What to expect;
Why the flow of your shoot is a crucial tool in achieving the high performing images you want…
Workflows – we are all familiar with them. The flow of a class (warm up, barre, center, allegro, cool down), is similar to a workOUT flow… maybe you have encountered a project workflow or have an area of your life where a particular flow helps you achieve a maximum payoff?
Similarly, In a photoshoot, we are looking for a state of high performance flow. This is when the magic comes together and your images go from good to superb almost effortlessly.
Most dancers struggle to find this flow in a shoot – the translation of what you do in 3D (in a studio or on stage) into 2D (as in a still image, or video) is an awkward one. We know full well the frustration that can cause, when you’re not fully confident in how to look good on camera (don’t worry, we wrote the book on this). This tends to break your flow cycle.
This is not voodoo. Countless scientists and neuroscientists have researched, documented, and teach these high performance flow techniques. We have incorporated them into our systems.
Really excellent photoshoots that have results beyond your expectations require a highly tuned workflow. Over 20 years of shooting 1000’s of dancers, we have developed a (what some say is magic) high performing workflow that, well… just works.
Over and over again. Repeatedly.
It has the right amount of structure, but leaves space to breathe so that dancer and photographer can collaborate and work together to create images that are truly outstanding.
Here’s what that looks like:
This is the cycle you will become familiar with when shooting with us. It is a cycle that every dancer passes through in order to get to the moment of flow, when the magic comes together and we are all doing the “happy dance”.
The Struggle phase. Also known as the uncomfortable – the “I don’t look good” phase. We call it the struggle phase because the struggle is real. There are 3 things happening here:
- You are used to looking at yourself backwards in a mirror, without the compression of the camera lenses.
- The perspective of what your brain understands in 3D is not what appears on a 2D screen, and your brain is adjusting. This happens in EVERY Pose. We can’t stress this enough.
- Tiny changes in your physical angles can make or break your line. In this stage, we are taking the time to adjust each joint to your fullest, most beautiful line, for the camera (NOT the studio). You can’t shortcut this process unless you’ve done enough shoots to have the muscle memory built in (usually 2-3 shoots with us)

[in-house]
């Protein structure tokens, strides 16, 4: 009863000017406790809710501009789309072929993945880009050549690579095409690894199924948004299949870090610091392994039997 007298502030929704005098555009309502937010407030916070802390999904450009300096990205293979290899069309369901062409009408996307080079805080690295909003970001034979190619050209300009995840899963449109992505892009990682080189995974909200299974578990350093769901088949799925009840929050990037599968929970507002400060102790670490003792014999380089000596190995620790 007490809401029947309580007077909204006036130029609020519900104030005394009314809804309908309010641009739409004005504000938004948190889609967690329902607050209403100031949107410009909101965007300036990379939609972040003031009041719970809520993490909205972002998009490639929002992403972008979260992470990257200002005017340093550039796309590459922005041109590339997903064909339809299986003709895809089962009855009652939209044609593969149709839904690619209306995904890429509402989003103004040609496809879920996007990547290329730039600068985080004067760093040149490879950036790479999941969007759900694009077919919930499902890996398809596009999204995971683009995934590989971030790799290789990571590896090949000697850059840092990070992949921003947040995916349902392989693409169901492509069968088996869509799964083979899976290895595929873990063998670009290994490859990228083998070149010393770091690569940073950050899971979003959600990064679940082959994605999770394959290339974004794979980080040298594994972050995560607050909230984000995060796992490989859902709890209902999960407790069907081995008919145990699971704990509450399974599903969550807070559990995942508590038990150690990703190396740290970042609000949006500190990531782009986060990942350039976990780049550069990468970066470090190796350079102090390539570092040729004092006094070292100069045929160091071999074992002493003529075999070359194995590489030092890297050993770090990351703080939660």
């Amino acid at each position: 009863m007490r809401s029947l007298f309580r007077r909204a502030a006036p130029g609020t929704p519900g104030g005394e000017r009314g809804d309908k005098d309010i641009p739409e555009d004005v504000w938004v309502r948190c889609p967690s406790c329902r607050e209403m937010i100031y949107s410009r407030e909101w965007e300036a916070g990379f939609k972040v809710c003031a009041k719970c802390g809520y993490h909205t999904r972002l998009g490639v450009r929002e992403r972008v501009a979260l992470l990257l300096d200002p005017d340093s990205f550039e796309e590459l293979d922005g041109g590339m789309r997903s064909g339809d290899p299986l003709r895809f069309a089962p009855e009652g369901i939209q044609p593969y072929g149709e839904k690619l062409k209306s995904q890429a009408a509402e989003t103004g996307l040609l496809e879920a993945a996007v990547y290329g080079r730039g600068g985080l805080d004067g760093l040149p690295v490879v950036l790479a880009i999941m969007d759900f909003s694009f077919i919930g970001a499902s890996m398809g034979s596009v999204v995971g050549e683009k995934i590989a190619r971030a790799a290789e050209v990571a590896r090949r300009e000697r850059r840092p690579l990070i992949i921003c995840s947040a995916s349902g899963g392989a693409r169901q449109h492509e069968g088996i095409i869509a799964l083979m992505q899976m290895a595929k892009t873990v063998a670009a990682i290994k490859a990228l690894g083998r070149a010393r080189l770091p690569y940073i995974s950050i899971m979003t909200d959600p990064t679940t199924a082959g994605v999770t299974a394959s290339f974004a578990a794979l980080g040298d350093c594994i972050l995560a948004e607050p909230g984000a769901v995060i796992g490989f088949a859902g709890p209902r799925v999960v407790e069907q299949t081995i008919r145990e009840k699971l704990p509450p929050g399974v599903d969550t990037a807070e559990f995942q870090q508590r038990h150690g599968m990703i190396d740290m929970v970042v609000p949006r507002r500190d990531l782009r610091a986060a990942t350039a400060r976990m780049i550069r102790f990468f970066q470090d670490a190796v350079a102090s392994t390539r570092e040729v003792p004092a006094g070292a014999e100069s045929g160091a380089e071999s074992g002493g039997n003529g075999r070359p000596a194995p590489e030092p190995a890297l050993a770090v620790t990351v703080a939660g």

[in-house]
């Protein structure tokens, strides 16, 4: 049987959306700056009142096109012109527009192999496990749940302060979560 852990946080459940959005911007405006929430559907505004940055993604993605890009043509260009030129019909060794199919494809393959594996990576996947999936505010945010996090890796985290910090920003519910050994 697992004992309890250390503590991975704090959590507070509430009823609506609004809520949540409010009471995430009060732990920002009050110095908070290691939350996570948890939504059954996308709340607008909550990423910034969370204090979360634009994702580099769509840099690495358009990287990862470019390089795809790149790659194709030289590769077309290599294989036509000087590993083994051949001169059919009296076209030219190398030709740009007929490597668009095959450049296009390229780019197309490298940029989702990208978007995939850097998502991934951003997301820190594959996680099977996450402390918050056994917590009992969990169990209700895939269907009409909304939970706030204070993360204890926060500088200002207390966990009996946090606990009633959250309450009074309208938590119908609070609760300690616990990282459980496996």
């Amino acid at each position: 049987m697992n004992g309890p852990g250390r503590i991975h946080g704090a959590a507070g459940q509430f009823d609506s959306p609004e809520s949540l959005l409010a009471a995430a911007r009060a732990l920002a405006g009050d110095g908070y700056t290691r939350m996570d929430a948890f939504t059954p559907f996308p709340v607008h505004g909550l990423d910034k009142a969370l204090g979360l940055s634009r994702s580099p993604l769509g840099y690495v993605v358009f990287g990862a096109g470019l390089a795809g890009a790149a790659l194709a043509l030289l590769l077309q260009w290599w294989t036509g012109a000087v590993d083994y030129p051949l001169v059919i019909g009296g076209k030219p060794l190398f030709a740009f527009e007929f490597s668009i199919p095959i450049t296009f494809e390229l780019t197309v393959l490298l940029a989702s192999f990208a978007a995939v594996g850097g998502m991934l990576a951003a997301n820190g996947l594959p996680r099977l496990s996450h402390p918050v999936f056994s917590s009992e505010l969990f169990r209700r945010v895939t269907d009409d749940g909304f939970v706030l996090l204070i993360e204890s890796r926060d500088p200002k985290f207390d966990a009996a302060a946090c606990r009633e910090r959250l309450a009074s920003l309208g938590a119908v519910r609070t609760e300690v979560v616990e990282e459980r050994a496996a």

The Work phase – Also known as Release.
- Here you are accepting of the challenges to a pose and start working with them and release your anxiety over looking good to us because you understand that you will get there by taking the time and doing the work to fine tune these details of every pose that are new to you.
- This is the longest phase, where we are building your muscle memory one body area at a time. Quite literally from the ground up (we begin each pose with finding your strongest supporting leg, and what angle of your supporting leg looks the best for that particular shot)
Go for Flow – The fun part…
- You’ve passed through the Struggle and Work phases, and now you physically understand the shot, have built up the muscle memory, and have seen an excellent shot come through on the screen.
- Now we really start shooting: for variations or similar alternate shots, for different expressions, for adding in more movement quality, thus making the images truly come alive. This is where the magic lives. Now we go for it until we have an image that we all can’t stop staring at. Literally.
Reset – We’ve arrived at the euphoria of an amazing shot. What a high! Now it’s time to take a minute, recalibrate, and reset for the next shot with leotard/styling changes, hair and makeup tweaks, or music changes to help change the vibe of the shot.
While the flow above is describing an individual shot, it’s also an excellent description of the overall flow of a shoot. There tends to be more uncomfortable struggle in the beginning of a shoot when we are just starting to get going – where you are learning how to see yourself in a new way, and we are learning your physicality, and best communication/coaching language (whether you are an auditory, kinesthetic or visual learner, we adjust quickly). Then about a third of the way through the shoot things start picking up and clicking, and by the halfway point, the creativity is flying!
We know that photoshoots are such an important part of a dancer’s journey, from building up the confidence and knowing that you can do it, to getting your career going (and keeping it going) to landing the auditions and getting contracts. The more knowledge you have beforehand the better: please don’t hesitate to ask us any questions you may have! We are here to help you move forward with power, confidence, and the knowledge that you can do it!